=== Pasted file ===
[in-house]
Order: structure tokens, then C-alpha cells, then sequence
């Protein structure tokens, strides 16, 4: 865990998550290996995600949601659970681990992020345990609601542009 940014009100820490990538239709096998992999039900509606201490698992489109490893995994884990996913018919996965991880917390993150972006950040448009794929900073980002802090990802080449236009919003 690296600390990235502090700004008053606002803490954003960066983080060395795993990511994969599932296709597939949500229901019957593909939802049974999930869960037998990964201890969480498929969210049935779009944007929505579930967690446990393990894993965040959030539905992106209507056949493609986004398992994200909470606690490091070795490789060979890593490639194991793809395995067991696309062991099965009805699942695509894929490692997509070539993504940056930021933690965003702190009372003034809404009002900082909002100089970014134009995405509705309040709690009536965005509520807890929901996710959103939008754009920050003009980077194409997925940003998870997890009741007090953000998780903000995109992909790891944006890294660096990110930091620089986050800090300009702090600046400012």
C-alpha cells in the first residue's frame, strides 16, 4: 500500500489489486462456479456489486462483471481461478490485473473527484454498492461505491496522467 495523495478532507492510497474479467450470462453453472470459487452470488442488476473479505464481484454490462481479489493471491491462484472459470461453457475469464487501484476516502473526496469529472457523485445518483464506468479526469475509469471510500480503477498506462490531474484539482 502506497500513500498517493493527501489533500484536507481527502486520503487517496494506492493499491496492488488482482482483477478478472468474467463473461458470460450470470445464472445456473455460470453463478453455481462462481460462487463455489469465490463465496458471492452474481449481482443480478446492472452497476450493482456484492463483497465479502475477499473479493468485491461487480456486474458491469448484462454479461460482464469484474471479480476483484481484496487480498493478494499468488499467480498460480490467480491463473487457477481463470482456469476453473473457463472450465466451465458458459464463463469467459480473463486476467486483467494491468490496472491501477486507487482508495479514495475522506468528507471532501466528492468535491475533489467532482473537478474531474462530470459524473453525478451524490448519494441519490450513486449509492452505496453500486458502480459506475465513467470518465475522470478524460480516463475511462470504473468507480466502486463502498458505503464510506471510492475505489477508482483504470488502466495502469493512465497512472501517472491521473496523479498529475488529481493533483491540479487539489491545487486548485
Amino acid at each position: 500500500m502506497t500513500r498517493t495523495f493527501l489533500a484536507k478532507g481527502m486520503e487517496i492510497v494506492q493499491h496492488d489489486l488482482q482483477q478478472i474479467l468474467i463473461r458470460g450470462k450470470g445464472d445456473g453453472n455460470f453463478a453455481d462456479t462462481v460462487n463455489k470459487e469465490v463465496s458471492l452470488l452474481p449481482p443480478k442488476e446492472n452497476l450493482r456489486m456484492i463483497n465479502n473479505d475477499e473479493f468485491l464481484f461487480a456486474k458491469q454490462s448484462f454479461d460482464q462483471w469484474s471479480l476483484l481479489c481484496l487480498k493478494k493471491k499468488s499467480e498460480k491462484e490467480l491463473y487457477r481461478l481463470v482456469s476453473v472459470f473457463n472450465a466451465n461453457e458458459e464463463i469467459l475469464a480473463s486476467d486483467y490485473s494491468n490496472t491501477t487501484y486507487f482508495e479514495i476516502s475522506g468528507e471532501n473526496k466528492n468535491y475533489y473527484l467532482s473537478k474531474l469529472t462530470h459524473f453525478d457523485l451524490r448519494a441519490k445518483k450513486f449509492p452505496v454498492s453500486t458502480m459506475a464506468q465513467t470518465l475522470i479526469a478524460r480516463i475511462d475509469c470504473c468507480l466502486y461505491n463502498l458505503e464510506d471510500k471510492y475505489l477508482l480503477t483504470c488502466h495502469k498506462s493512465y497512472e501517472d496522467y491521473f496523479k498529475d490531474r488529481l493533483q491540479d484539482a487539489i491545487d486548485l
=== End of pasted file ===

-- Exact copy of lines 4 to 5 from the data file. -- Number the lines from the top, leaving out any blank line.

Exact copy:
C-alpha cells in the first residue's frame, strides 16, 4: 500500500489489486462456479456489486462483471481461478490485473473527484454498492461505491496522467 495523495478532507492510497474479467450470462453453472470459487452470488442488476473479505464481484454490462481479489493471491491462484472459470461453457475469464487501484476516502473526496469529472457523485445518483464506468479526469475509469471510500480503477498506462490531474484539482 502506497500513500498517493493527501489533500484536507481527502486520503487517496494506492493499491496492488488482482482483477478478472468474467463473461458470460450470470445464472445456473455460470453463478453455481462462481460462487463455489469465490463465496458471492452474481449481482443480478446492472452497476450493482456484492463483497465479502475477499473479493468485491461487480456486474458491469448484462454479461460482464469484474471479480476483484481484496487480498493478494499468488499467480498460480490467480491463473487457477481463470482456469476453473473457463472450465466451465458458459464463463469467459480473463486476467486483467494491468490496472491501477486507487482508495479514495475522506468528507471532501466528492468535491475533489467532482473537478474531474462530470459524473453525478451524490448519494441519490450513486449509492452505496453500486458502480459506475465513467470518465475522470478524460480516463475511462470504473468507480466502486463502498458505503464510506471510492475505489477508482483504470488502466495502469493512465497512472501517472491521473496523479498529475488529481493533483491540479487539489491545487486548485
Amino acid at each position: 500500500m502506497t500513500r498517493t495523495f493527501l489533500a484536507k478532507g481527502m486520503e487517496i492510497v494506492q493499491h496492488d489489486l488482482q482483477q478478472i474479467l468474467i463473461r458470460g450470462k450470470g445464472d445456473g453453472n455460470f453463478a453455481d462456479t462462481v460462487n463455489k470459487e469465490v463465496s458471492l452470488l452474481p449481482p443480478k442488476e446492472n452497476l450493482r456489486m456484492i463483497n465479502n473479505d475477499e473479493f468485491l464481484f461487480a456486474k458491469q454490462s448484462f454479461d460482464q462483471w469484474s471479480l476483484l481479489c481484496l487480498k493478494k493471491k499468488s499467480e498460480k491462484e490467480l491463473y487457477r481461478l481463470v482456469s476453473v472459470f473457463n472450465a466451465n461453457e458458459e464463463i469467459l475469464a480473463s486476467d486483467y490485473s494491468n490496472t491501477t487501484y486507487f482508495e479514495i476516502s475522506g468528507e471532501n473526496k466528492n468535491y475533489y473527484l467532482s473537478k474531474l469529472t462530470h459524473f453525478d457523485l451524490r448519494a441519490k445518483k450513486f449509492p452505496v454498492s453500486t458502480m459506475a464506468q465513467t470518465l475522470i479526469a478524460r480516463i475511462d475509469c470504473c468507480l466502486y461505491n463502498l458505503e464510506d471510500k471510492y475505489l477508482l480503477t483504470c488502466h495502469k498506462s493512465y497512472e501517472d496522467y491521473f496523479k498529475d490531474r488529481l493533483q491540479d484539482a487539489i491545487d486548485l